HEALTH FOR ALL
It is a widely accepted theory that high cholesterol causes heart disease, so many food brands are trying to advertise themselves as "healthy" by adding "cholesterol free" labels on their line of products. But if you look carefully you will see that they are usually products that are not made from animal fat to begin with (all dietary cholesterol comes from animal fat, not vegetable fat), like potato crisps, so the "cholesterol free" label is completely a non-issue; there's no way potato crisps can contain cholesterol unless they are deep-fried in animal fat. Therefore, you should look at the amount of calories in each serving instead.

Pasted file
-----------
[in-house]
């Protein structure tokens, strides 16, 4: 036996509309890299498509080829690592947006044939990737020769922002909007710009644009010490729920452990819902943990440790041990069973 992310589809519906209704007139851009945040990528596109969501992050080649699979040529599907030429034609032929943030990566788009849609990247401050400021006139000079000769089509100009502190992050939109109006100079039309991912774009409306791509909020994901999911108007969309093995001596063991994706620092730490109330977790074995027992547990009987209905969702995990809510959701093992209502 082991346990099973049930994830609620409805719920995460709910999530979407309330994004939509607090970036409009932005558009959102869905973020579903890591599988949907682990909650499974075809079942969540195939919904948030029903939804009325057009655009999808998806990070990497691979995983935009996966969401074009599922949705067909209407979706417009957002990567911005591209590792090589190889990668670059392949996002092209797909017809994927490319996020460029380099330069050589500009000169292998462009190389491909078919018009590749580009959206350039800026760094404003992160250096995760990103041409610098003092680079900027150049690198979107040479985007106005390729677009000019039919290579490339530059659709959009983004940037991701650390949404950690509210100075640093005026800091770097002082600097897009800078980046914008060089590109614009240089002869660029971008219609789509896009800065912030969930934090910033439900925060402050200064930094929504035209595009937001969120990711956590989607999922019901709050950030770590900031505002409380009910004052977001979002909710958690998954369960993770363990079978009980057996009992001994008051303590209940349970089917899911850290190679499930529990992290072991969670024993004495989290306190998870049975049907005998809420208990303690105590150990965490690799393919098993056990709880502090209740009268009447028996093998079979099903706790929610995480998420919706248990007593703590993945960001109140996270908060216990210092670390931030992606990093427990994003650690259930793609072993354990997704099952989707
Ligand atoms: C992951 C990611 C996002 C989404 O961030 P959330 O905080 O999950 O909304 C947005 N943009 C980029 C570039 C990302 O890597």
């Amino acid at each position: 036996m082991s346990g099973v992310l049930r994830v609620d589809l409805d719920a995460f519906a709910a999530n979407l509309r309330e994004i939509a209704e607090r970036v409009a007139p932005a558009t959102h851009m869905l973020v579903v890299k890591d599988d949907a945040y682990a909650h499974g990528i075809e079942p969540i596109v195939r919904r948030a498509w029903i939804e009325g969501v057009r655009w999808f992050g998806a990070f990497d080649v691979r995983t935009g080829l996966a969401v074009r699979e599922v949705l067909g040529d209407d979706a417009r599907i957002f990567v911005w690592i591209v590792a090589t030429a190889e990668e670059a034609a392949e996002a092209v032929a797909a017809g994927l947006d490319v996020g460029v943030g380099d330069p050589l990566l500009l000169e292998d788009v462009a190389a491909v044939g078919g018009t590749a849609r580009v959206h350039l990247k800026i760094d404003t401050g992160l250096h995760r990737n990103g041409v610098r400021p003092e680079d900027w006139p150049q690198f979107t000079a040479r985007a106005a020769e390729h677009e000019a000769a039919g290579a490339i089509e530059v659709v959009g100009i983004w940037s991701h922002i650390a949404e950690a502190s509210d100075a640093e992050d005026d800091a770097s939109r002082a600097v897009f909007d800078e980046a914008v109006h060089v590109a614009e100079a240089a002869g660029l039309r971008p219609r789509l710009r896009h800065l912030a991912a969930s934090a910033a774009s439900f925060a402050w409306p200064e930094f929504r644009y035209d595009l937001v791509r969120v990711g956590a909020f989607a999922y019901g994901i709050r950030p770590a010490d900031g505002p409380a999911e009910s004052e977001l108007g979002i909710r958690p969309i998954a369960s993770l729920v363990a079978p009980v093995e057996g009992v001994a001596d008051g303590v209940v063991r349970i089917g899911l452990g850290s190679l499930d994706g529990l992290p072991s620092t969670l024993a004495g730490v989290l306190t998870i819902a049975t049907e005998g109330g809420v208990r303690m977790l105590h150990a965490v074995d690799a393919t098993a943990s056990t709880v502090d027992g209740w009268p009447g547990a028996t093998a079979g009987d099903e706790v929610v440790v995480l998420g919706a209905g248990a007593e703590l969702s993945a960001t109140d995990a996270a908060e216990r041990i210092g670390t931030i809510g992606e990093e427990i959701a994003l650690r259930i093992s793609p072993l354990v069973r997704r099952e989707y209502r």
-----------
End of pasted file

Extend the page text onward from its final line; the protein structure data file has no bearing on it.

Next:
Saturated fatty acids are known as "bad" fats because they can increase LDL levels. Studies have found that by incorporating 1% of saturated fatty acids into your daily total food intake, LDL levels will increase by 2%. Saturated fatty acids are commonly found in meat, milk and dairy products, as well as some types of vegetable oil, particularly if the food is cooked in it for a long time.
Trans fatty acids (trans fats) are unsaturated fats, which are formed when hydrogen is added to vegetable oil, a process called hydrogenation. Trans fats can also cause LDL levels to increase. They are commonly found in solid margarine, processed snacks and fried menus at fast food restaurants.
This article is older than 60 days, which we reserve for our premium members only.You can subscribe to our premium member subscription, here.